As a performing artist and clinician Ed Saindon has traveled much of the world sharing his "pianistic approach" to playing. His new mallet creates a full sound with exceptional clarity at all dynamic ... Read More
As a performing artist and clinician Ed Saindon has traveled much of the world sharing his "pianistic approach" to playing. His new mallet creates a full sound with exceptional clarity at all dynamic levels. With a weighted core and tightly wrapped thin cord this mallet is very versatile on vibraphone and marimba. Rattan shafts. The length is 16-1/4".
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Comments about Vic Firth Ed Saindon Keyboard Mallets:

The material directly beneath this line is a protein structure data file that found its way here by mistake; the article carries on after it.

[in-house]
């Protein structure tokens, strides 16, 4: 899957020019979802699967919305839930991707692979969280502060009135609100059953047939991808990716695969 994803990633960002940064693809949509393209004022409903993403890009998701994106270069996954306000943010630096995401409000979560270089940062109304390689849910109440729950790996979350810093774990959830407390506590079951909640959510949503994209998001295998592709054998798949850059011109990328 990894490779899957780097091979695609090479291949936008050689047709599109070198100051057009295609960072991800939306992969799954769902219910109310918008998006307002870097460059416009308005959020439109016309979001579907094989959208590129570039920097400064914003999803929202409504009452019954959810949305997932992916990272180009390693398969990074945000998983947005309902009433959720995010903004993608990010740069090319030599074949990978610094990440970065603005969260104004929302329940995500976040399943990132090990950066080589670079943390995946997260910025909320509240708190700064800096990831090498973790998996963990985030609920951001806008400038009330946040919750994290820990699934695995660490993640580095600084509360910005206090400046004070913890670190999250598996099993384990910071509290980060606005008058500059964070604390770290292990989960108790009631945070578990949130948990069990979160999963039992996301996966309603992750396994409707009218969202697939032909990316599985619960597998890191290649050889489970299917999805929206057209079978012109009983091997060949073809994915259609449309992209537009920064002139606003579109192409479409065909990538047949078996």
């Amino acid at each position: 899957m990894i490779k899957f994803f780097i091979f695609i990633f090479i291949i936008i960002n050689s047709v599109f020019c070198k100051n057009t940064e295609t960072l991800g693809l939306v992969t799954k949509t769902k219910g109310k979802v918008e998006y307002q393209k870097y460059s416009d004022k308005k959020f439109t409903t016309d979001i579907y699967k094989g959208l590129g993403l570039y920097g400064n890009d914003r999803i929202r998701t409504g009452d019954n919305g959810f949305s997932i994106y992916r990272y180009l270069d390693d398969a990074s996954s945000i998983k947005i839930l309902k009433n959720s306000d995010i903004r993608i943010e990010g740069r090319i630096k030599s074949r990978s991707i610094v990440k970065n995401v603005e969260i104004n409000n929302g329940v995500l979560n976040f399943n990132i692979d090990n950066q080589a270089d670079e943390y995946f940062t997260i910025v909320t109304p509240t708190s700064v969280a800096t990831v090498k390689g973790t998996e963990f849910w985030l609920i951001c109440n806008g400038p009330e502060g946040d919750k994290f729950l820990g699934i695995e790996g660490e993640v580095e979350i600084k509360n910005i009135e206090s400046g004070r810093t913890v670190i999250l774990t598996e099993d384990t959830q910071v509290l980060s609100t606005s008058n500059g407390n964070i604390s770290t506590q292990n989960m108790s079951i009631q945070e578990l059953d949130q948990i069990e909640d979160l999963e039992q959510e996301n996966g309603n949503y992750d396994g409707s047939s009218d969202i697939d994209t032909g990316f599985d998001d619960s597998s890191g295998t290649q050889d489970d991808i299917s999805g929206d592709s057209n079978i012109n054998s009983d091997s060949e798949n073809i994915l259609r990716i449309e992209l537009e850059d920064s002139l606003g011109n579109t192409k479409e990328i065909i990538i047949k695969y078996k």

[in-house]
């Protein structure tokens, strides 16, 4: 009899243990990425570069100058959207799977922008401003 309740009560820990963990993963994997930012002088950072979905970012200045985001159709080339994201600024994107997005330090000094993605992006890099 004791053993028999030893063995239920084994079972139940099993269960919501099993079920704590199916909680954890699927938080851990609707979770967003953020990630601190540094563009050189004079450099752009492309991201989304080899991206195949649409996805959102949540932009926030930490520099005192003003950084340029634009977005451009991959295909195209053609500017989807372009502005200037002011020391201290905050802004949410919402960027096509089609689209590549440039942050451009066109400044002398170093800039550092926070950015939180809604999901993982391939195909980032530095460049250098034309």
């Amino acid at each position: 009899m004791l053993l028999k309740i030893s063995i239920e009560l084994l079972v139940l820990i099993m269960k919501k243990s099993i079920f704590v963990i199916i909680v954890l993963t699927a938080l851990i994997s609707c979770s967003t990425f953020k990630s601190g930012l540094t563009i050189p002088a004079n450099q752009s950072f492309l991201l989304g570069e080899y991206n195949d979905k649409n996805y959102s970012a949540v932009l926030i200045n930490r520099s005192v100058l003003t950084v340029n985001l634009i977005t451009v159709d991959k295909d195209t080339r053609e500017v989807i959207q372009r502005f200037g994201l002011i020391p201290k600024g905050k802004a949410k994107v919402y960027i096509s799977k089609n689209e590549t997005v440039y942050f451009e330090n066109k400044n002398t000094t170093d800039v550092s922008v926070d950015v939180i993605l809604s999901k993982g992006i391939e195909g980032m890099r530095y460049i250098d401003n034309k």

I had just finished a lesson with Ed, to which I came with my trusty M38's. After finishing the lesson, I walked down Mass Ave to pick up another set. The Ed Saindon Signature Series mallet is the most versatile vibraphone mallet around. My go-to mallet for jazz vibes, in all scenarios. The M38's also work really well on marimba, in either the jazz world or classical literature. They certainly have a different sound than a typical marimba mallet, but it's a sound I experiment with on a lot of pieces. These mallets have a great attack, and full body of sound. Articulation is consistent with consistent velocity, but change the way you hit the board, and change the way the mallets sound. If you want a smooth, warm sound, use less velocity. If you want a more articulate lead tone, strike the keys more quickly. These are some of the most durable mallets I've ever used. As any percussionist knows, the more you play with a set of mallets, the more worn down they get and the harder they sound (the core breaks through more easily with less covering). That seems to not be the case with these mallets. I've had my current M38's for two years, and they show serious wear. However, in a side by side comparison with the set I just purchased, there isn't an audible difference. You can certainly see aesthetic differences, but there is no difference in the way they sound. Great mallets designed by one of the best players around. Thanks Vic Firth, and Thanks Ed Saindon.